The “Unidentified Aerial Phenomena” independent research team set up by the National Aeronautics and Space Administration (NASA) started work on October 24. The team has 16 members and has assembled experts in many fields such as physics and astrobiology.
“Unidentified aerial phenomena”, commonly known as UFOs, have long been associated with concepts such as flying saucers and alien spaceships. NASA classifies sightings that cannot be identified as known objects or natural phenomena as “unidentified aerial phenomena.”
NASA announced in June that it would form an independent research team to study “unidentified aerial phenomena.” The agency said at the time that there was no evidence that the “unidentified aerial phenomenon” had an extraterrestrial origin.
The 16-person team was led by astrophysicist David Spergel. The research will focus solely on unclassified sightings, determining how to analyze data from government agencies, commercial agencies and other sources, laying the groundwork for future research on “unidentified aerial phenomena” by NASA and other organizations. The research team intends to spend nine months developing a research strategy, followed by a roadmap for how the analysis and research will be carried out in the future, with the first report expected to be released in the middle of next year.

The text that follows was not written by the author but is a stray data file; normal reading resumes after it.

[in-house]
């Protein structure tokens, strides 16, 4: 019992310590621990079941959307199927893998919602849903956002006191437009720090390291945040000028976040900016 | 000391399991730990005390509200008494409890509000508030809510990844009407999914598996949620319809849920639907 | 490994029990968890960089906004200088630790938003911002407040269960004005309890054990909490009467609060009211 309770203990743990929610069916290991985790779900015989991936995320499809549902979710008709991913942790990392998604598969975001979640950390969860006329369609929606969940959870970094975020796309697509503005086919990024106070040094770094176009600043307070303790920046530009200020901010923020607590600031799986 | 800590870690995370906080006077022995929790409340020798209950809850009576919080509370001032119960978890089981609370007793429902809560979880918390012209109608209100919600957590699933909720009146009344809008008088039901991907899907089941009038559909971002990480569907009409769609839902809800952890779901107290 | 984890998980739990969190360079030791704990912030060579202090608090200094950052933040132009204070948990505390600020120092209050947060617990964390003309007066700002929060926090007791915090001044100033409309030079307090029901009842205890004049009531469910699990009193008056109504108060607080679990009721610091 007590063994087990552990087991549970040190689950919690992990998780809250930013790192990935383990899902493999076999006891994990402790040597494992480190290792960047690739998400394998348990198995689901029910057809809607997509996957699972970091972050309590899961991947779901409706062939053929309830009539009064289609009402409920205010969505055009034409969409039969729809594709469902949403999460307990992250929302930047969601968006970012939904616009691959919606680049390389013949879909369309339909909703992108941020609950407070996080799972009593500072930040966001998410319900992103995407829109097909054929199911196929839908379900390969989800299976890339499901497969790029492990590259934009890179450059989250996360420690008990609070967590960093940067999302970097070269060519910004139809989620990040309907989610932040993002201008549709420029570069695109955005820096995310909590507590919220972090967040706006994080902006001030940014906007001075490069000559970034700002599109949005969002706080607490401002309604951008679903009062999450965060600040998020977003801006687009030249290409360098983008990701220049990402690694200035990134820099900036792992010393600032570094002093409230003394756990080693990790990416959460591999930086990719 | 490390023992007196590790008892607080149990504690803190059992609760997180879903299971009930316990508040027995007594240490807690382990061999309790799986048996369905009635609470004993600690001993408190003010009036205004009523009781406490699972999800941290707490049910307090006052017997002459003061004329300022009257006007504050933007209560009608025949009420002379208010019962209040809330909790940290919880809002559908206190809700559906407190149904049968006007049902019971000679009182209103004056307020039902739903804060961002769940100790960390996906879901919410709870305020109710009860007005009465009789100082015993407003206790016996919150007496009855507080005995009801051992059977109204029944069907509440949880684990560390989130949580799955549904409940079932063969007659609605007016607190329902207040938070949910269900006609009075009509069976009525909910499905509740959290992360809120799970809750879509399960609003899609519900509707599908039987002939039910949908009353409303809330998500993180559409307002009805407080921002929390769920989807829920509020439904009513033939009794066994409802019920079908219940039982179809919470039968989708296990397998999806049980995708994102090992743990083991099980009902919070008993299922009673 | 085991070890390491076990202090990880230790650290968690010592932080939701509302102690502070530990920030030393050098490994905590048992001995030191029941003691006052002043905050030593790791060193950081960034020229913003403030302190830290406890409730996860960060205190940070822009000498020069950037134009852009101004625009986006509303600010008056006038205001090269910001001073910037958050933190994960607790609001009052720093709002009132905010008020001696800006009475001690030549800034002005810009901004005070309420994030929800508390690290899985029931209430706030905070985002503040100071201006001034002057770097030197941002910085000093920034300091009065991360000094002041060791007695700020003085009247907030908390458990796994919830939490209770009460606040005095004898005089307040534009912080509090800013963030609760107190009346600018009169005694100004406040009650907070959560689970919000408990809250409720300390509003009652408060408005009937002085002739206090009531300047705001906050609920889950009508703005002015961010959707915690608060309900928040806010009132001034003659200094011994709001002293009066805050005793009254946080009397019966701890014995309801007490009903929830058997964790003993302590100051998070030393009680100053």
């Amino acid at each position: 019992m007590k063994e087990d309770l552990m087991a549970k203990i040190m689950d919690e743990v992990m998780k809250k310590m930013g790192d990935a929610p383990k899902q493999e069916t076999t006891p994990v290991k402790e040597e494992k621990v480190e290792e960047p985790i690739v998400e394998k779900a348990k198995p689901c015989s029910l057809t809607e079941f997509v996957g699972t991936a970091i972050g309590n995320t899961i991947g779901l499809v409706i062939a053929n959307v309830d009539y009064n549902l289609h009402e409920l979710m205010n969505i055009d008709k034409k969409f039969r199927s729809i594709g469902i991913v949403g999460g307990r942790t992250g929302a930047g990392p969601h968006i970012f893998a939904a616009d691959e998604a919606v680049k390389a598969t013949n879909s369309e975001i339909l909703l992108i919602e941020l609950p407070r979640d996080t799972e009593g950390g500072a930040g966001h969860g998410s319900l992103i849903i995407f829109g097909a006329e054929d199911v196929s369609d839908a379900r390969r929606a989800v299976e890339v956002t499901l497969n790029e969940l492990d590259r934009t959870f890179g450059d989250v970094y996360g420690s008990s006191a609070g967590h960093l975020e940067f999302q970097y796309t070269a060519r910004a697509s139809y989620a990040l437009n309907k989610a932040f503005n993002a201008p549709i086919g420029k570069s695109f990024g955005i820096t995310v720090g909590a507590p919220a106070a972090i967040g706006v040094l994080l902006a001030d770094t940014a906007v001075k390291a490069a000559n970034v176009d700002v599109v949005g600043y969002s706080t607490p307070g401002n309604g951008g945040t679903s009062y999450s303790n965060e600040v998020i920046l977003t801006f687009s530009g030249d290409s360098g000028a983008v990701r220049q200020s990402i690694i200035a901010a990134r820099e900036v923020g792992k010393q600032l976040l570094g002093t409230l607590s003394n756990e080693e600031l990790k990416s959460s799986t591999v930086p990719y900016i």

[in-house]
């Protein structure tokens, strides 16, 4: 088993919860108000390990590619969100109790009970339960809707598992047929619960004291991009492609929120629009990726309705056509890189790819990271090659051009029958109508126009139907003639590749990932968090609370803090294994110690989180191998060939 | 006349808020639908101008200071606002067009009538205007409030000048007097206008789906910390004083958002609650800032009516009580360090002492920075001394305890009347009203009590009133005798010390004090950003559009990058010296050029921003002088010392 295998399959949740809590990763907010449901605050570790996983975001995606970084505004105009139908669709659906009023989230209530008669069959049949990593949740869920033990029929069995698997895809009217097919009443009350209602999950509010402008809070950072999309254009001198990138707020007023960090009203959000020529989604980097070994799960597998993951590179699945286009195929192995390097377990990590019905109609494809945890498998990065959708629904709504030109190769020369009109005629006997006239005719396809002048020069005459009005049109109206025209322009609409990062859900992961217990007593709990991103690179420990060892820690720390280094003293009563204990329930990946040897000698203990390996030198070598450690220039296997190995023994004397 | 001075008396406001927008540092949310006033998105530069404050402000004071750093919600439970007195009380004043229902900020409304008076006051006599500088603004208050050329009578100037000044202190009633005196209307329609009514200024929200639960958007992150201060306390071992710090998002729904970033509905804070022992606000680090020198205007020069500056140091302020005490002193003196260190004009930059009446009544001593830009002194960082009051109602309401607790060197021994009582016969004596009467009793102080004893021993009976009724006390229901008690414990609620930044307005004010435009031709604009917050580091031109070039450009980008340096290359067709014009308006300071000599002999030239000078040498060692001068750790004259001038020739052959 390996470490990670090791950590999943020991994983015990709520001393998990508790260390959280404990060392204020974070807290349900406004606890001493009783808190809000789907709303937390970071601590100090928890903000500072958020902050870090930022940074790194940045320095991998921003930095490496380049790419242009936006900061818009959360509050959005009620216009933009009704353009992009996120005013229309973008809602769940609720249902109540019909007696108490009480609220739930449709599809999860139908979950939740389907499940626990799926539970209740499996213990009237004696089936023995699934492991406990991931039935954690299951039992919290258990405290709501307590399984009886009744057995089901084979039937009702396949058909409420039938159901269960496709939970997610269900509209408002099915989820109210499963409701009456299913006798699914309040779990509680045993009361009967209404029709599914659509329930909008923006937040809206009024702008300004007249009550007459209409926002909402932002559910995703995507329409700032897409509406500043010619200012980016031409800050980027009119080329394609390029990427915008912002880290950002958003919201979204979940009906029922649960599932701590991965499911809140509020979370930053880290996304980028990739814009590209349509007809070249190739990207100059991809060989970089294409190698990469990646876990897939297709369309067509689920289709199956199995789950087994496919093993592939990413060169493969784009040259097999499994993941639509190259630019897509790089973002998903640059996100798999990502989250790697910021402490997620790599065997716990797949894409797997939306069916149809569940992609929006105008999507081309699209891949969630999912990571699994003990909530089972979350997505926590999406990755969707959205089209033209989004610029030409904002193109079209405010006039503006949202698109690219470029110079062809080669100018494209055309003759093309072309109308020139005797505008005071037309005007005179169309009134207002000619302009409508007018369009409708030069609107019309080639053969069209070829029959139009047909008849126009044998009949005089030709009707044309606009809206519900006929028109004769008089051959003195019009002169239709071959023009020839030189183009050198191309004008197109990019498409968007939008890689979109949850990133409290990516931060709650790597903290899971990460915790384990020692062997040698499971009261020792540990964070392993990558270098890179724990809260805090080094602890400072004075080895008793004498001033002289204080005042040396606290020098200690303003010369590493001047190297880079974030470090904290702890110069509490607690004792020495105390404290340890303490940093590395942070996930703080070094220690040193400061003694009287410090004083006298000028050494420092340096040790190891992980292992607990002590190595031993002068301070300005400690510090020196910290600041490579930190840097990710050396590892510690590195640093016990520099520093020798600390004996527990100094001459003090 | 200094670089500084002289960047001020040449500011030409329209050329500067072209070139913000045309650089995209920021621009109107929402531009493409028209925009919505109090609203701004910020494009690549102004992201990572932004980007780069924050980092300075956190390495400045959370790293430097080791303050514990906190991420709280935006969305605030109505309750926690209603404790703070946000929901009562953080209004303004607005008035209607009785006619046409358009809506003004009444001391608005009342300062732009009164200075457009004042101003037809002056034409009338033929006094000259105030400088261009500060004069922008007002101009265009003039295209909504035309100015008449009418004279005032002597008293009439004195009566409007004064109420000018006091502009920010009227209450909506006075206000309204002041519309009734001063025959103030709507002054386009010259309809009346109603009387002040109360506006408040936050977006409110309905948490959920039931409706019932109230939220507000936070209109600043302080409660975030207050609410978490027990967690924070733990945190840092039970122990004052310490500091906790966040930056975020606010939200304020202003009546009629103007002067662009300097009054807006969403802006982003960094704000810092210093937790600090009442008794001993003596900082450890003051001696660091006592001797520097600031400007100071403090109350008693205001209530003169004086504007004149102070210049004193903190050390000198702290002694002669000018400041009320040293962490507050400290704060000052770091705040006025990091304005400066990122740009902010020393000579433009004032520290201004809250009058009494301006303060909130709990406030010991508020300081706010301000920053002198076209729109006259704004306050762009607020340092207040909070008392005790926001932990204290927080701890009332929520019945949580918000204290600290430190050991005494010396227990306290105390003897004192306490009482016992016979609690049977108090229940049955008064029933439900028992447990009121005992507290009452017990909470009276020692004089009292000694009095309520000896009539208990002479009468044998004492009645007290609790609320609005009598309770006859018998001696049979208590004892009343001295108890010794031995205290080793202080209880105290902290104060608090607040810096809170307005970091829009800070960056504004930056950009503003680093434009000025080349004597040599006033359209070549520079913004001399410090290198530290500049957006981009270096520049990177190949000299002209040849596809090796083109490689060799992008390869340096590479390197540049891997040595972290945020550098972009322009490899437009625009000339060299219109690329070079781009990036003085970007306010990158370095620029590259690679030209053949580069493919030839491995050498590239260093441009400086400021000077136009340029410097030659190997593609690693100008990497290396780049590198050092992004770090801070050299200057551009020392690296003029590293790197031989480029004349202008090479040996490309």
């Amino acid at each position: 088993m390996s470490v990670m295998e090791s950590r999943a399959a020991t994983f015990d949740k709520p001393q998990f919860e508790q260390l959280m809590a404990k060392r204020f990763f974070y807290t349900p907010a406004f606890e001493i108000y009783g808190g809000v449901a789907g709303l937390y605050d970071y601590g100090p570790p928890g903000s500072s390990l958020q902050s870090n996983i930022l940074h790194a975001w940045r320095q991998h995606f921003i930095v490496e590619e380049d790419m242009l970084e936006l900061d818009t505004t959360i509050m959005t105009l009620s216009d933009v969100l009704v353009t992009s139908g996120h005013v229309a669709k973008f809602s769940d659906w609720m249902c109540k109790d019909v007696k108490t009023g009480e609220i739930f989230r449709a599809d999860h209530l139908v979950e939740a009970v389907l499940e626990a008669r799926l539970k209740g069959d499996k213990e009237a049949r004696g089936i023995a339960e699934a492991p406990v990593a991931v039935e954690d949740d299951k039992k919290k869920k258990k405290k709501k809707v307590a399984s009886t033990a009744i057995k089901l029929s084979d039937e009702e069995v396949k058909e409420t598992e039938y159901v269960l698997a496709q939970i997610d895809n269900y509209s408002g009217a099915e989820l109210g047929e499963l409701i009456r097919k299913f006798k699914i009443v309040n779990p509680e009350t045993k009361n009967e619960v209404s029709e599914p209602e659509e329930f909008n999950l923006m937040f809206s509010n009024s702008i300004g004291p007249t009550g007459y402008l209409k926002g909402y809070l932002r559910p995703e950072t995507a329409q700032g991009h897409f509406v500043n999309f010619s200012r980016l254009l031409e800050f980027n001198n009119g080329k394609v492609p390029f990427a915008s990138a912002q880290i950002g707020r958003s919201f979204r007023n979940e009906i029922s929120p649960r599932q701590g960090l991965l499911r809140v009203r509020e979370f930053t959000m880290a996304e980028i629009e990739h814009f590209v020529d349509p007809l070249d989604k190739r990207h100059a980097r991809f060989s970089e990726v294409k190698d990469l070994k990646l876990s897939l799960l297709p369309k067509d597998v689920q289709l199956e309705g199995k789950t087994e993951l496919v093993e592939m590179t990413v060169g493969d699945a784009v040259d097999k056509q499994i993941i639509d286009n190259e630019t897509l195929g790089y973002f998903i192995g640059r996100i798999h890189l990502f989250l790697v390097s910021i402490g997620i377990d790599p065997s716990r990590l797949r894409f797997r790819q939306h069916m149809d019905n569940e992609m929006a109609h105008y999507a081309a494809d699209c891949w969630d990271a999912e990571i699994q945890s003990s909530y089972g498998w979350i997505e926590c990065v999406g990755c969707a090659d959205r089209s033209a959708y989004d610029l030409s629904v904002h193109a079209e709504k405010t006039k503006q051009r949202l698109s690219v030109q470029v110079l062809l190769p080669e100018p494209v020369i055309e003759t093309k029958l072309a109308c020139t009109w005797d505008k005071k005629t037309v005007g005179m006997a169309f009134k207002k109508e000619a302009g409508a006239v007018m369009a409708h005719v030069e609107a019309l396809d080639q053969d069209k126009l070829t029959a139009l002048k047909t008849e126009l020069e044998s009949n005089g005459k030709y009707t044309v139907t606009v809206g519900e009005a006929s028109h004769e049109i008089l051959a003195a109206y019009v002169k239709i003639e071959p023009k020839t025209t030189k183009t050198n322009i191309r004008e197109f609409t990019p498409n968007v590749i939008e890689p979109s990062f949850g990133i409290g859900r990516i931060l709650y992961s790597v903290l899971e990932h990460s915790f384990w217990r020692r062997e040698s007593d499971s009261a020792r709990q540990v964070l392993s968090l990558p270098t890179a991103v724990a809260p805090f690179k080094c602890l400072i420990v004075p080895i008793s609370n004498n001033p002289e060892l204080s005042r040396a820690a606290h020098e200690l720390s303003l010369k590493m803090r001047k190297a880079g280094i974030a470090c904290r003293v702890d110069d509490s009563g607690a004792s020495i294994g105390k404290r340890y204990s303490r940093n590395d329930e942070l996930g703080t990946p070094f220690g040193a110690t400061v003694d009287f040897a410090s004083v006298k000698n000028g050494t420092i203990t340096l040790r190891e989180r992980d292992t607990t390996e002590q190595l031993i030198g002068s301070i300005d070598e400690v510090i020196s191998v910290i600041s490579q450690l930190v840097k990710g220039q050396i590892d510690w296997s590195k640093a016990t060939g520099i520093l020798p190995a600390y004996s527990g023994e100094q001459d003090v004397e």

The study is independent of a similar study launched earlier by the U.S. Department of Defense, in which defense and intelligence officials analyzed reports from pilots.
The Pentagon said in a report a year ago that there was insufficient evidence to determine the nature of more than 140 “unidentified aerial phenomena” recorded by the military since 2004. Defense and intelligence officials told Congress five months ago that “unidentified aerial phenomena” recorded by the military had grown to 400, but many remained unexplained.